Anonymous said...

I hope you have learned, Nina, why it never pays to engage or respond to Ed.

Catherine A. Sanderson said...

My responses:

TomG - thanks!

Anonymous 12:18 - I agree, and I will try to get this on the list of district goals for next year.

Ed - maybe it isn't clear in the article, but actually the honors level work ("extensions") will be taught DURING the school day and also in academic study halls (occurring for all students every other day in the MS), so I am hopeful that all students will have access to teachers teaching the material during the school day.

And given Nina's concerns, it would be great if you could avoid slang language to describe apartment complexes - thanks!

Nina - I do my best to publish all comments ... and even then, I get accused of censoring (because I don't publish 1 out of every 100, when they specifically identify a staff/teacher in our schools in a negative way). I have never not published a comment in which someone used his/her name, which is why I published Ed's comment. I've asked him (see above) to use correct terms. I guess I'd still hope we can focus on the considerable CONTENT in my post (e.g., concerns about how students of color are treated in our schools, information on our very high per pupil costs, information on a new way of teaching 7th grade math, etc.) ... and not get bogged down in one term one person used in one post.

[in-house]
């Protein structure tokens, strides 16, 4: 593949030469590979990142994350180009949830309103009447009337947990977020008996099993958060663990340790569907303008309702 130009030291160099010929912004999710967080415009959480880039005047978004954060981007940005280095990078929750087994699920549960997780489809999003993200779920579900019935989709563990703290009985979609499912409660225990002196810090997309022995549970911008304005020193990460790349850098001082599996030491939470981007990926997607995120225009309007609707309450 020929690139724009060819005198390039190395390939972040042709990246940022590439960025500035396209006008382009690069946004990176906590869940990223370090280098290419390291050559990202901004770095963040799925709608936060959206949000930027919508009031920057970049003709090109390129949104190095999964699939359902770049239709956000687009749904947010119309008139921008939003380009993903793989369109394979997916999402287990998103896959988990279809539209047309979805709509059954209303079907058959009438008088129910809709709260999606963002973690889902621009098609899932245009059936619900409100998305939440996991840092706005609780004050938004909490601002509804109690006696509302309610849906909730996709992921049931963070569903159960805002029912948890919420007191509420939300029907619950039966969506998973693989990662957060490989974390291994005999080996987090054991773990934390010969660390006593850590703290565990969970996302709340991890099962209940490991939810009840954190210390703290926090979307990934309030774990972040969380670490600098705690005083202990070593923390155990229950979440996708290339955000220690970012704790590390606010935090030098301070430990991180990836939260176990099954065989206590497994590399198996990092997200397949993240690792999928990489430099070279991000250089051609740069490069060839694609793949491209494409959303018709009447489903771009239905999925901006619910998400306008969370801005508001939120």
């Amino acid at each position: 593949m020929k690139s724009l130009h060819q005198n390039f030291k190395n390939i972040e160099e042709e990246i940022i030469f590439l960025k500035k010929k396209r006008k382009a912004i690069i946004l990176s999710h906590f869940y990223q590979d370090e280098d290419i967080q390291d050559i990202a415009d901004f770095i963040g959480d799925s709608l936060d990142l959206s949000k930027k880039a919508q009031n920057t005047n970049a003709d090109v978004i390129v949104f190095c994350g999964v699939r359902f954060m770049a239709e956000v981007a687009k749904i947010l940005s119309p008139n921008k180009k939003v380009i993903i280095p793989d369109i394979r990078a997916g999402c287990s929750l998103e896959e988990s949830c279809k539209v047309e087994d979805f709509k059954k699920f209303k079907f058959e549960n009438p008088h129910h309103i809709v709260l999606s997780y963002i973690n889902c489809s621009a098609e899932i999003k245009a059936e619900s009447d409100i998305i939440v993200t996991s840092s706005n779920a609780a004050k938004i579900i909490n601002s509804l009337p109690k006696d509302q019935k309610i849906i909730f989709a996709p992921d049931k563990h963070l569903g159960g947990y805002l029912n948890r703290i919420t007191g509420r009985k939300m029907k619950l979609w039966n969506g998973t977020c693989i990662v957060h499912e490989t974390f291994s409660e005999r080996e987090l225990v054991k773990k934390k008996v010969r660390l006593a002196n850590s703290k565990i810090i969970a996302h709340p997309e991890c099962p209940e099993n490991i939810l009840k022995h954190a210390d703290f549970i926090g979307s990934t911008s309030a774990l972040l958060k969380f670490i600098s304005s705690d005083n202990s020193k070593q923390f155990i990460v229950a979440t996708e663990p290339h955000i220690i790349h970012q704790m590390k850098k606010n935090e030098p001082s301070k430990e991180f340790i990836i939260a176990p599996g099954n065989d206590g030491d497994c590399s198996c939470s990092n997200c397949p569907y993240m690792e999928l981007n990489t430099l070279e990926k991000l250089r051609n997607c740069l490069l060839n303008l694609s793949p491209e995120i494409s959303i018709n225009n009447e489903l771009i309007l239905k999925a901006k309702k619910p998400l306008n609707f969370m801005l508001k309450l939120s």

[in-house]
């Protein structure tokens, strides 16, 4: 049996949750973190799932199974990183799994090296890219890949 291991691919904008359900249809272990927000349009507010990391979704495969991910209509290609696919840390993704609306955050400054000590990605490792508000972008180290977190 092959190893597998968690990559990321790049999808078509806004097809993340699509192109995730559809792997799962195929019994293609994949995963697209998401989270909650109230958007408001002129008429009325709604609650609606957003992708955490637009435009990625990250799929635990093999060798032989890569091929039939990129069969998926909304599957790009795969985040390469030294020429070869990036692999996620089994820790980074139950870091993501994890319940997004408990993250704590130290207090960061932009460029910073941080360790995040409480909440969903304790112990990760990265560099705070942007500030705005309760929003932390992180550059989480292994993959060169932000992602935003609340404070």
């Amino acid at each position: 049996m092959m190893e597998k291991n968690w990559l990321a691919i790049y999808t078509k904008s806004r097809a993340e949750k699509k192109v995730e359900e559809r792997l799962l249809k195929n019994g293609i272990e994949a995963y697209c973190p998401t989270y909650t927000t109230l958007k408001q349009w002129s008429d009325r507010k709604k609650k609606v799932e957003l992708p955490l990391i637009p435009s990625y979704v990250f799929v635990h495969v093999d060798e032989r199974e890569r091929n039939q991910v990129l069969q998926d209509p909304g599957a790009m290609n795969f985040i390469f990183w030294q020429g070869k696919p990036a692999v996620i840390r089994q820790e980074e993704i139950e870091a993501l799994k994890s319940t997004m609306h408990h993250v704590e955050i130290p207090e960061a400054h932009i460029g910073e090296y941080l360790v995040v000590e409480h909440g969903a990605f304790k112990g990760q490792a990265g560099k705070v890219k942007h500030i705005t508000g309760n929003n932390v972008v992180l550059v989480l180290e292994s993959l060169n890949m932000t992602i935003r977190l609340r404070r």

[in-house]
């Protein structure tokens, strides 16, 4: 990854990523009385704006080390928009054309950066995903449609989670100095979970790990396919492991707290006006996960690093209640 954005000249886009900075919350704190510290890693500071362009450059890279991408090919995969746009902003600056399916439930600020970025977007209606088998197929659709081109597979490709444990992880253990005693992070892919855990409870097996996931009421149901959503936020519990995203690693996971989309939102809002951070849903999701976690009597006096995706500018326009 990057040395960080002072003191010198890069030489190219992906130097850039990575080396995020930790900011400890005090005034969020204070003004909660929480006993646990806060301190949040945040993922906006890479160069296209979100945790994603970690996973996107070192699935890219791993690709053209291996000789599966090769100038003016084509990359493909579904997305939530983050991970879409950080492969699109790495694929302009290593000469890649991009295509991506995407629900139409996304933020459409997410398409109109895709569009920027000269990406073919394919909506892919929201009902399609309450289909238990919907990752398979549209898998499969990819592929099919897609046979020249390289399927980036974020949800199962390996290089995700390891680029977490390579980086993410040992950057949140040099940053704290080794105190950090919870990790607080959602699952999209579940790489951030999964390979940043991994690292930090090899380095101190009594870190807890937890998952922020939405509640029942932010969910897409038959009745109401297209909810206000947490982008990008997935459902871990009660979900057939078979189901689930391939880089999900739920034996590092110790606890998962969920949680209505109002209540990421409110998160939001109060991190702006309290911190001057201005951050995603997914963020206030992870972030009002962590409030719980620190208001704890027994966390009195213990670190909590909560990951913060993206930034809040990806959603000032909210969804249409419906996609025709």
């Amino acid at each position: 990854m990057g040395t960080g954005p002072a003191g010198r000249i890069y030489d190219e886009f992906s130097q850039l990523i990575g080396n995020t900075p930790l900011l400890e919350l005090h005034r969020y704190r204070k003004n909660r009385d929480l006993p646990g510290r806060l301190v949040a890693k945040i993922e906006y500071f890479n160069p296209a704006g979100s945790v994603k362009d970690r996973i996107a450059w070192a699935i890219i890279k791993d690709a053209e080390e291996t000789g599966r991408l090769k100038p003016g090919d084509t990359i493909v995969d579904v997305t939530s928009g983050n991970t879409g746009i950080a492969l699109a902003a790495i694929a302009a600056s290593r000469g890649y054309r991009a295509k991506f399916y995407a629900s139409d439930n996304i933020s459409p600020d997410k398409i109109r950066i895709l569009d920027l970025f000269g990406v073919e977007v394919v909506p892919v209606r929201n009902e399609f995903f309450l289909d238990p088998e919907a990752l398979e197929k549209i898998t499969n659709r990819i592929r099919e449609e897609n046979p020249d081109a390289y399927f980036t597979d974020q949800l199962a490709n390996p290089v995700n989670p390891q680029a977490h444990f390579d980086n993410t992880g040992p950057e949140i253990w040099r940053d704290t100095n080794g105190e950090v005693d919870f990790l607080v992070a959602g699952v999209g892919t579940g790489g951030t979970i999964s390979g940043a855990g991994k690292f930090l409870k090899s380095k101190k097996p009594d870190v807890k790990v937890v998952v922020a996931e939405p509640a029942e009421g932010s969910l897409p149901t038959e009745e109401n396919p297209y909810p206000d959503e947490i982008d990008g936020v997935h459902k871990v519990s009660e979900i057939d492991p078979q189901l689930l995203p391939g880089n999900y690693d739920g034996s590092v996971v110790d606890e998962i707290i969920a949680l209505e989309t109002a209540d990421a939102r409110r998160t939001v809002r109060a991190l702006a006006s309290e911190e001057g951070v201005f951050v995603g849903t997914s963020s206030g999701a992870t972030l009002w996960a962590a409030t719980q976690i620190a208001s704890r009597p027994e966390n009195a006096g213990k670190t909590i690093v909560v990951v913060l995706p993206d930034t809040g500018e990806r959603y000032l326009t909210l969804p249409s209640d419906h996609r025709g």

Anonymous 8:55 - thanks! It is a great program, and I would really encourage other Amherst families to consider hosting a child!

Anonymous said...

Bravo, Ed. Thank you for sharing your insights, speaking the truth, and not being cowed by the Amherst "PC Police!"

BTW, your observation is spot-on that it's "class" distinction - not necessarily skin color - that is correlated most closely to opportunities, disadvantages, and outcomes. This is an inconvenient truth for many, because it subverts the simplistic, received wisdom that usually fuels the debate in this town.

Ed said...

1 of 2

Do you remember when a Crocker Farm parent (I think her name was Isolda Ortega) posted and wondered about the blog being a place where racist and offensive comments are permitted?

Three things:

First - and to the extent this is true, I do apologize - I used the term not in a derogatory sense but more one of sympathy for the good people who, due to circumstances beyond their control, are forced to live in such conditions. That is what I meant by "they would agree" and the true social justice is in trying to address the issue.

(And I learned the term from a family I was helping to move out of there...)

Why is it that Amherst can afford the police overtime to have major enforcement actions on Hobart Lane but not on the Brandywine Circle? Why is it that the low income & people of color in this town are not entitled to the same level of police protection?